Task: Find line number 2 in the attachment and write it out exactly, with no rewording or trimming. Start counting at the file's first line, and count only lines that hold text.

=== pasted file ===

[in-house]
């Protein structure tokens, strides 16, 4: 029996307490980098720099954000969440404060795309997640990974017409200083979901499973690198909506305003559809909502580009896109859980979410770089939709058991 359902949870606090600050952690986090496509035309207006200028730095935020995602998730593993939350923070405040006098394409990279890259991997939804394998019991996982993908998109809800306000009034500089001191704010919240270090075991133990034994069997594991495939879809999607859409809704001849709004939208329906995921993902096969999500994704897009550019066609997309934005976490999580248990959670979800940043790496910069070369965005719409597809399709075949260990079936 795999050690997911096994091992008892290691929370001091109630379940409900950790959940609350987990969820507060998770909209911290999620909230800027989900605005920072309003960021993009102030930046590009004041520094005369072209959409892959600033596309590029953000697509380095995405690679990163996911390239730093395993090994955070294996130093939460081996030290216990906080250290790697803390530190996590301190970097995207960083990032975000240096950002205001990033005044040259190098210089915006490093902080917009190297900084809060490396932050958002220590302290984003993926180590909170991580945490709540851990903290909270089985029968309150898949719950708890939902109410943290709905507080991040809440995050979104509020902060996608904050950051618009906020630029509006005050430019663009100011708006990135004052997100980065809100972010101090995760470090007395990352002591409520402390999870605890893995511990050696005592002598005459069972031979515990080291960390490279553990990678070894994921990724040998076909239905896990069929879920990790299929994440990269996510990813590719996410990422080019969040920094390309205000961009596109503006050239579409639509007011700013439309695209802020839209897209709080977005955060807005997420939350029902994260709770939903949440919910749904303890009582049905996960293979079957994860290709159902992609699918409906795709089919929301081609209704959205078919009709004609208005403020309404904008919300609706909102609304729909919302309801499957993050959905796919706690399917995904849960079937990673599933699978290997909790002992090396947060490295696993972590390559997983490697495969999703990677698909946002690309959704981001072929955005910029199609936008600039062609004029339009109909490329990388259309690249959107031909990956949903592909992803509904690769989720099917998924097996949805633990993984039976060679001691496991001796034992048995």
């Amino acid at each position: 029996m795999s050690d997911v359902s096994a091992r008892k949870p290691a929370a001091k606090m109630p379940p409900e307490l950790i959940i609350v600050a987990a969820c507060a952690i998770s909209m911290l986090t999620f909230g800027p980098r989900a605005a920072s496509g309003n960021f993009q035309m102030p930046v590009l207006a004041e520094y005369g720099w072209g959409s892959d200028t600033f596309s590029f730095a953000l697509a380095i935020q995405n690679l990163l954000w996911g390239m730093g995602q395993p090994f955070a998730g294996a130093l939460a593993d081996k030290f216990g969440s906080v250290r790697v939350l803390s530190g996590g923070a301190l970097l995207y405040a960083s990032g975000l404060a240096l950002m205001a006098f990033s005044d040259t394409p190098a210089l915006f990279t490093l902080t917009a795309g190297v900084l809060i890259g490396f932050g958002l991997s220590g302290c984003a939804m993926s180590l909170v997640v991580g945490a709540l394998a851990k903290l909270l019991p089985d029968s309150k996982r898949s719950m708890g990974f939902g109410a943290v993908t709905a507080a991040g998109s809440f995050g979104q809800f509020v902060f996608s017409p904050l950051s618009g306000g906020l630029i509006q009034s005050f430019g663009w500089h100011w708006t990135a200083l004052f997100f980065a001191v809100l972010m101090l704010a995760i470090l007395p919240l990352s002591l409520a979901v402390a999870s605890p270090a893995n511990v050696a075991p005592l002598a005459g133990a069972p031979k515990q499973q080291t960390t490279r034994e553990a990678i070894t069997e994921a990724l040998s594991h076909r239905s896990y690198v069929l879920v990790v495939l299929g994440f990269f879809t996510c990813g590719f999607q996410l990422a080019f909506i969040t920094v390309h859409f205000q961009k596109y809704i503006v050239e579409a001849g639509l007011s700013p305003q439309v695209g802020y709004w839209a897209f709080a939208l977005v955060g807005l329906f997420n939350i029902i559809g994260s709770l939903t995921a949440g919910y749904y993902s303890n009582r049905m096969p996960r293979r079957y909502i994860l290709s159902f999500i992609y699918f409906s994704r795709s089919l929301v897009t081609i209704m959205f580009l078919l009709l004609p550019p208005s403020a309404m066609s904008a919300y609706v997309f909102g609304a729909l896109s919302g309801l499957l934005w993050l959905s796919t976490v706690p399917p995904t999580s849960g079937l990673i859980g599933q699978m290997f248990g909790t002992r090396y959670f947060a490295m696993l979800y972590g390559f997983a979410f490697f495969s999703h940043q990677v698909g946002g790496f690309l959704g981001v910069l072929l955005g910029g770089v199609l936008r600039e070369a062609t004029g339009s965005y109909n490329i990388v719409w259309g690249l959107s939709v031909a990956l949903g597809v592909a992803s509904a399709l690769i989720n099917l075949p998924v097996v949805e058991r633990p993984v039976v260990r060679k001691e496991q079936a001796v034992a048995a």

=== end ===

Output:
């Protein structure tokens, strides 16, 4: 029996307490980098720099954000969440404060795309997640990974017409200083979901499973690198909506305003559809909502580009896109859980979410770089939709058991 359902949870606090600050952690986090496509035309207006200028730095935020995602998730593993939350923070405040006098394409990279890259991997939804394998019991996982993908998109809800306000009034500089001191704010919240270090075991133990034994069997594991495939879809999607859409809704001849709004939208329906995921993902096969999500994704897009550019066609997309934005976490999580248990959670979800940043790496910069070369965005719409597809399709075949260990079936 795999050690997911096994091992008892290691929370001091109630379940409900950790959940609350987990969820507060998770909209911290999620909230800027989900605005920072309003960021993009102030930046590009004041520094005369072209959409892959600033596309590029953000697509380095995405690679990163996911390239730093395993090994955070294996130093939460081996030290216990906080250290790697803390530190996590301190970097995207960083990032975000240096950002205001990033005044040259190098210089915006490093902080917009190297900084809060490396932050958002220590302290984003993926180590909170991580945490709540851990903290909270089985029968309150898949719950708890939902109410943290709905507080991040809440995050979104509020902060996608904050950051618009906020630029509006005050430019663009100011708006990135004052997100980065809100972010101090995760470090007395990352002591409520402390999870605890893995511990050696005592002598005459069972031979515990080291960390490279553990990678070894994921990724040998076909239905896990069929879920990790299929994440990269996510990813590719996410990422080019969040920094390309205000961009596109503006050239579409639509007011700013439309695209802020839209897209709080977005955060807005997420939350029902994260709770939903949440919910749904303890009582049905996960293979079957994860290709159902992609699918409906795709089919929301081609209704959205078919009709004609208005403020309404904008919300609706909102609304729909919302309801499957993050959905796919706690399917995904849960079937990673599933699978290997909790002992090396947060490295696993972590390559997983490697495969999703990677698909946002690309959704981001072929955005910029199609936008600039062609004029339009109909490329990388259309690249959107031909990956949903592909992803509904690769989720099917998924097996949805633990993984039976060679001691496991001796034992048995």